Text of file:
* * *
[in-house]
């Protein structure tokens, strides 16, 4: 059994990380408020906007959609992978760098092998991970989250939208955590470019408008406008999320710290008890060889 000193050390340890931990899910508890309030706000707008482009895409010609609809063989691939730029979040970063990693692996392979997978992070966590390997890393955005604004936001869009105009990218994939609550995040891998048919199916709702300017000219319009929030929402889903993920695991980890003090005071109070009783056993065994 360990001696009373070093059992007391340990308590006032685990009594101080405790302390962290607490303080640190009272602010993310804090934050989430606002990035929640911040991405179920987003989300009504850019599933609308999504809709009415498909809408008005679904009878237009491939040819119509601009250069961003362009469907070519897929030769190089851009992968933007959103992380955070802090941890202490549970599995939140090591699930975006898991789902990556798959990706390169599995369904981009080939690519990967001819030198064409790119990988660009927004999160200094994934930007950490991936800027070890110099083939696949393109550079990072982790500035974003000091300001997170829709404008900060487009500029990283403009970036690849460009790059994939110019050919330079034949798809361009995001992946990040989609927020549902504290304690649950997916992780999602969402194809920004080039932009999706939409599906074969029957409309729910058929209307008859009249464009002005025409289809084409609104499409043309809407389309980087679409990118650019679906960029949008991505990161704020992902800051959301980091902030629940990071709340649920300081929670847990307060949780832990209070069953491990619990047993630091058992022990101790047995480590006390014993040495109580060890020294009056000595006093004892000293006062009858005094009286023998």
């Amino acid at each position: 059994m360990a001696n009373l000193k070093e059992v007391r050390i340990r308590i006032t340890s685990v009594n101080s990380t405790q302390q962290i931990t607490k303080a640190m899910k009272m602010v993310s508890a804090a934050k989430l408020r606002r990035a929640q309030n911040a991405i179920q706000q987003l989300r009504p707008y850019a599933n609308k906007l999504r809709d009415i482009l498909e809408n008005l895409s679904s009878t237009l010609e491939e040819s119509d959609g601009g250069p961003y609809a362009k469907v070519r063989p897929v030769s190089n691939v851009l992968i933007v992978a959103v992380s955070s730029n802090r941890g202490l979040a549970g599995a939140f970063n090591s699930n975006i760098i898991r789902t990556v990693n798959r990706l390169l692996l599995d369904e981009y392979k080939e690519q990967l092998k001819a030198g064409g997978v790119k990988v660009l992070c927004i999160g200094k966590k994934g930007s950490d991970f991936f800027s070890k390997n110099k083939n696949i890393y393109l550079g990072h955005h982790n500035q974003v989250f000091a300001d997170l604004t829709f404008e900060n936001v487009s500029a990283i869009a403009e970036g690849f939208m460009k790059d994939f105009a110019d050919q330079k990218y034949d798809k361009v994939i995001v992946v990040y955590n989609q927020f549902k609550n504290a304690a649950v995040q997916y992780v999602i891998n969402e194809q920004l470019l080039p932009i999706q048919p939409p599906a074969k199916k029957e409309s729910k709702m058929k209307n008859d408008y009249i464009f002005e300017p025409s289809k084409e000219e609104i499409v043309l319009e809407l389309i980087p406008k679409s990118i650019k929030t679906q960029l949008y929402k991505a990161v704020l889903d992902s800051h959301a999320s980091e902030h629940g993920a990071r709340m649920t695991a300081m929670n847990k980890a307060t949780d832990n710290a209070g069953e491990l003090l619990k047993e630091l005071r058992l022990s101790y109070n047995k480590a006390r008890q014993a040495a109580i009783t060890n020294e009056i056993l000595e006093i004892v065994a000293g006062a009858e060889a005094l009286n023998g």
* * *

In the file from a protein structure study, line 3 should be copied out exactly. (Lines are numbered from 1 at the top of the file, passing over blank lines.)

């Amino acid at each position: 059994m360990a001696n009373l000193k070093e059992v007391r050390i340990r308590i006032t340890s685990v009594n101080s990380t405790q302390q962290i931990t607490k303080a640190m899910k009272m602010v993310s508890a804090a934050k989430l408020r606002r990035a929640q309030n911040a991405i179920q706000q987003l989300r009504p707008y850019a599933n609308k906007l999504r809709d009415i482009l498909e809408n008005l895409s679904s009878t237009l010609e491939e040819s119509d959609g601009g250069p961003y609809a362009k469907v070519r063989p897929v030769s190089n691939v851009l992968i933007v992978a959103v992380s955070s730029n802090r941890g202490l979040a549970g599995a939140f970063n090591s699930n975006i760098i898991r789902t990556v990693n798959r990706l390169l692996l599995d369904e981009y392979k080939e690519q990967l092998k001819a030198g064409g997978v790119k990988v660009l992070c927004i999160g200094k966590k994934g930007s950490d991970f991936f800027s070890k390997n110099k083939n696949i890393y393109l550079g990072h955005h982790n500035q974003v989250f000091a300001d997170l604004t829709f404008e900060n936001v487009s500029a990283i869009a403009e970036g690849f939208m460009k790059d994939f105009a110019d050919q330079k990218y034949d798809k361009v994939i995001v992946v990040y955590n989609q927020f549902k609550n504290a304690a649950v995040q997916y992780v999602i891998n969402e194809q920004l470019l080039p932009i999706q048919p939409p599906a074969k199916k029957e409309s729910k709702m058929k209307n008859d408008y009249i464009f002005e300017p025409s289809k084409e000219e609104i499409v043309l319009e809407l389309i980087p406008k679409s990118i650019k929030t679906q960029l949008y929402k991505a990161v704020l889903d992902s800051h959301a999320s980091e902030h629940g993920a990071r709340m649920t695991a300081m929670n847990k980890a307060t949780d832990n710290a209070g069953e491990l003090l619990k047993e630091l005071r058992l022990s101790y109070n047995k480590a006390r008890q014993a040495a109580i009783t060890n020294e009056i056993l000595e006093i004892v065994a000293g006062a009858e060889a005094l009286n023998g």